But in order for full development of the subdiscipline to occur, in my opinion, academic community psychologists will need to be mindful of at least two issues. First, they will need to maintain their Canadian networks of support and Canadian identity, such as the CPA section and CJCMH, with francophone as well as anglophone colleagues, whatever the political resolution of Quebec. Such an identity is essential to actualize community psychologists' capacities for maintaining the viability of undergraduate and graduate education in the subdiscipline and for responding effectively to the needs and resources of local Canadian communities. Although some psychological concepts and practices might be transferable to other cultures and nation-states, community issues demand locally generated concepts and practices. But failure to develop viable networks of community psychologists within Canada could pave the way for cultural integration with U.S. community psychology. The following comment from Jean Pettifor (personal communication, September 4, 1996) could be instructive: "I do not see community psychology in Canada as having successfully developed the structural organizational components to support a strong visible identity in training, specialty recognition, job descriptions, etc."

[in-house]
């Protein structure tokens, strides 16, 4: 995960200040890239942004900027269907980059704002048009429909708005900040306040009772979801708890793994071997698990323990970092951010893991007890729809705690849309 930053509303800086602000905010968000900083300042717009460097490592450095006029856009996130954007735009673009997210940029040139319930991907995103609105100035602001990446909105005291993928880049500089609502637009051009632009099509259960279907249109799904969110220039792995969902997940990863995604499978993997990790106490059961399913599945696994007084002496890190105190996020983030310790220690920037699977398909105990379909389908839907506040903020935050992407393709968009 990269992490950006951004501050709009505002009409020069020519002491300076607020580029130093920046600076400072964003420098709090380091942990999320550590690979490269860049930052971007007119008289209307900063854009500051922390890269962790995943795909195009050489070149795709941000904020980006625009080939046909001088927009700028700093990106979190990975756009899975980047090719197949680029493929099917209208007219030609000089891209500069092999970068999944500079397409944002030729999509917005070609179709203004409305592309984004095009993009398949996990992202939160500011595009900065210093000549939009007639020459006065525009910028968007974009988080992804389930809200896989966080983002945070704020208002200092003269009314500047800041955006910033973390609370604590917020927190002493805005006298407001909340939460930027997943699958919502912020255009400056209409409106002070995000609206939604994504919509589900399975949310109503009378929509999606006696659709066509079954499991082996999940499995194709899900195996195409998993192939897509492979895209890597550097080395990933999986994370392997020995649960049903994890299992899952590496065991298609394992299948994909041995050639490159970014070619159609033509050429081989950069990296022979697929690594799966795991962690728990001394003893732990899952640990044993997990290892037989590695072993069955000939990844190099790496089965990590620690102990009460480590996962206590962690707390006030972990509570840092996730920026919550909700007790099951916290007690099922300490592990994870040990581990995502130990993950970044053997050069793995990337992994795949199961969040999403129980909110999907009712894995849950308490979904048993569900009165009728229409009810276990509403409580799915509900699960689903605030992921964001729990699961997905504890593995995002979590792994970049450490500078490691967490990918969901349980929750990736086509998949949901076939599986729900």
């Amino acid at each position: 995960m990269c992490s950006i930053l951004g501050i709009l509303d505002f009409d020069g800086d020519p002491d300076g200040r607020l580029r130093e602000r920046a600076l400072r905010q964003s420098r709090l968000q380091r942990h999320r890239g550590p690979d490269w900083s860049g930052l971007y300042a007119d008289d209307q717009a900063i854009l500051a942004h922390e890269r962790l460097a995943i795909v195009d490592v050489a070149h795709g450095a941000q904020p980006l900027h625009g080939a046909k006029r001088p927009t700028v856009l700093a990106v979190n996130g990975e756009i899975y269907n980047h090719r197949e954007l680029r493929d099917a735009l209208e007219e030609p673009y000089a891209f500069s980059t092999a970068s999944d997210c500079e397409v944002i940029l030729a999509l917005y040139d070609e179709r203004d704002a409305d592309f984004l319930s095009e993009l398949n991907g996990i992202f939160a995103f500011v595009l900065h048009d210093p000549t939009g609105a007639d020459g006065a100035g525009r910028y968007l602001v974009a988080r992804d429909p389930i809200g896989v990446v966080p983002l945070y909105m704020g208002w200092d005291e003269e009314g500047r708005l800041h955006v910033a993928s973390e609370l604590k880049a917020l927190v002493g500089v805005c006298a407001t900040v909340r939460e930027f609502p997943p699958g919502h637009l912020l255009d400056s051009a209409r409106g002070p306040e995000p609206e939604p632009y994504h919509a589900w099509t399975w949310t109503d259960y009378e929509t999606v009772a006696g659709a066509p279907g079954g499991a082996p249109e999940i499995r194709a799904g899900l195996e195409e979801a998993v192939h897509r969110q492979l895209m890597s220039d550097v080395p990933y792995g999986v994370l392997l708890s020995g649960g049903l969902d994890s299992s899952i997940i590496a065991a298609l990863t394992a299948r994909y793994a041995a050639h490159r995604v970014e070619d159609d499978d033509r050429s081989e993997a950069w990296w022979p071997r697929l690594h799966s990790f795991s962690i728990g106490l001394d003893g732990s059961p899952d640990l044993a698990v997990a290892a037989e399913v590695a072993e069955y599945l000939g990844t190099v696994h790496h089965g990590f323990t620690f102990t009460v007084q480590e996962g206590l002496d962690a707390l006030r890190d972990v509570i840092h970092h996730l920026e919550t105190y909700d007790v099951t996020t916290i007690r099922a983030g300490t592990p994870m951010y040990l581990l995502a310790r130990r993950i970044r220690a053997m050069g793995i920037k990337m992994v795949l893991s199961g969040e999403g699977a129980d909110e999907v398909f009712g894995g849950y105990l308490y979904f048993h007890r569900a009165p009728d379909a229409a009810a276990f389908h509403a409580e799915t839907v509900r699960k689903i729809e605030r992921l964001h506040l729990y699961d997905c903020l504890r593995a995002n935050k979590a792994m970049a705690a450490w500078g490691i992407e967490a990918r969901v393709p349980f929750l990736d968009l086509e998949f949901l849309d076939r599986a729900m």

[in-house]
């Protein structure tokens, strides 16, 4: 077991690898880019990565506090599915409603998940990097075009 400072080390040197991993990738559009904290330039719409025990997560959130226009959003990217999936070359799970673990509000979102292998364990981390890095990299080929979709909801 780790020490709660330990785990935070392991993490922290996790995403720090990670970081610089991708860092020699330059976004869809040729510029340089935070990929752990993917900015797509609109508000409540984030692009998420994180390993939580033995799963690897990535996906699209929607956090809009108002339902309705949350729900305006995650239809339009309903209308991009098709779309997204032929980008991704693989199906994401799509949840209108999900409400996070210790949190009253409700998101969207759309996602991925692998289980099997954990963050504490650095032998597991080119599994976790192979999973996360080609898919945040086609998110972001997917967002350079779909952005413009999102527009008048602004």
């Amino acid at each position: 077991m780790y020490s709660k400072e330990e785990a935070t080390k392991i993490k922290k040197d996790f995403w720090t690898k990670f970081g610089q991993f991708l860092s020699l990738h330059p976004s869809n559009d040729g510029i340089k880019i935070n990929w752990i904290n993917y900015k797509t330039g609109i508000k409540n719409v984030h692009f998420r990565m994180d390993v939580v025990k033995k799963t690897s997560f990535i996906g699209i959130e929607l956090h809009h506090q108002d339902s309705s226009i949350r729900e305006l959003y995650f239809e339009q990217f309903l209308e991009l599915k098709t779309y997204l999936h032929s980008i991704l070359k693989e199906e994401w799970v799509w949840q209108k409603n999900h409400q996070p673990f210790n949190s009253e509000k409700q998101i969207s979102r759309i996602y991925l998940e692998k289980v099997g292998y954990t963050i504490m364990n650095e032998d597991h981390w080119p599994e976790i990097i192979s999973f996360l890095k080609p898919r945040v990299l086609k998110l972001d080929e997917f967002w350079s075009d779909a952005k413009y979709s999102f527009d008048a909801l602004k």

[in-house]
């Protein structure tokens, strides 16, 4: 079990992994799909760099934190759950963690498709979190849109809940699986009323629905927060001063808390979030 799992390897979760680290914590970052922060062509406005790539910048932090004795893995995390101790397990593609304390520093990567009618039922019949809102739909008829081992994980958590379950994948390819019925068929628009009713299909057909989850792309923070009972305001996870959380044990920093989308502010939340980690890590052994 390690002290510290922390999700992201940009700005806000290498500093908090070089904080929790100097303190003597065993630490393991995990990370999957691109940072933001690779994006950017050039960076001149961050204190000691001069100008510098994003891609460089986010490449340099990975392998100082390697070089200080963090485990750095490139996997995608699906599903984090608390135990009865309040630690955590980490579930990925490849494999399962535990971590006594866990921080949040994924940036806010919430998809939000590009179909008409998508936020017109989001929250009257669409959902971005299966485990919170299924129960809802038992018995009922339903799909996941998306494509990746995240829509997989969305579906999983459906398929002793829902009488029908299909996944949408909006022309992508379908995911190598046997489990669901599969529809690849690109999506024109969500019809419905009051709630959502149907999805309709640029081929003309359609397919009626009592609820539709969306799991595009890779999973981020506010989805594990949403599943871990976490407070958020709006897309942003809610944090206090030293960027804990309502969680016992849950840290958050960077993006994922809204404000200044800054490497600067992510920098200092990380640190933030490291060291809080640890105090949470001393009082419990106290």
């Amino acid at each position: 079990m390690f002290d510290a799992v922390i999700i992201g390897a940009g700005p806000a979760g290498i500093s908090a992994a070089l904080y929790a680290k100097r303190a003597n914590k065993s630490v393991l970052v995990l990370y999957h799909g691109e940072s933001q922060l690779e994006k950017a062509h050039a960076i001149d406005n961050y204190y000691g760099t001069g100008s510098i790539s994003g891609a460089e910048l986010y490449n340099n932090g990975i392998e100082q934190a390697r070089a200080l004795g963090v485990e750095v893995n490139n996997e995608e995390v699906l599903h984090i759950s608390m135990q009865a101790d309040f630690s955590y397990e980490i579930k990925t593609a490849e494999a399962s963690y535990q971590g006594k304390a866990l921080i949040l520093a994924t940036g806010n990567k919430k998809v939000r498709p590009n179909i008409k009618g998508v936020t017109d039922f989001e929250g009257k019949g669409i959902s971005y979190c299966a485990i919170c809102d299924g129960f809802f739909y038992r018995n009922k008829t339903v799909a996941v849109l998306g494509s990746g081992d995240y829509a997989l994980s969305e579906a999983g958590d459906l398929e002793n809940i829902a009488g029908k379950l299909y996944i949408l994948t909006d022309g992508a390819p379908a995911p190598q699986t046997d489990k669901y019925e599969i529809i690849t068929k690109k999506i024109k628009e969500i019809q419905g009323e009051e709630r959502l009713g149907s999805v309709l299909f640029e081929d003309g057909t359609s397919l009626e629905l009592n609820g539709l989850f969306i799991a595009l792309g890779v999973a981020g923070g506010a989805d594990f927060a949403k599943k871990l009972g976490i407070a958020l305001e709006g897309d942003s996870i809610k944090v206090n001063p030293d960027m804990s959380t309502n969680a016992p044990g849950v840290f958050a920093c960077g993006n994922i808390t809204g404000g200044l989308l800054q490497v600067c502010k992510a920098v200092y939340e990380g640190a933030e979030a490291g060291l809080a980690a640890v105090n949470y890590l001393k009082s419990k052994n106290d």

Secondly, graduate education programmes need to actually mirror the core values of the field rather than the paternalistic practices of the patriarchal institutions of higher learning in which the programmes are embedded. For example, a systematic evaluation of the Laurier M.A programme found that the programme was meeting its outcome and process goals to a large extent; nevertheless, several key dimensions in the culture of training, such as the status of women in it, the lack of feminist content and process, the psychological sense of community, and a supportive learning environment, definitely needed improvement (Alcalde & Walsh-Bowers, 1996). Unless community psychologists consciously nurture their graduate education programmes, they are likely to perpetuate in practice the very drift to the institutional status quo that they deplore.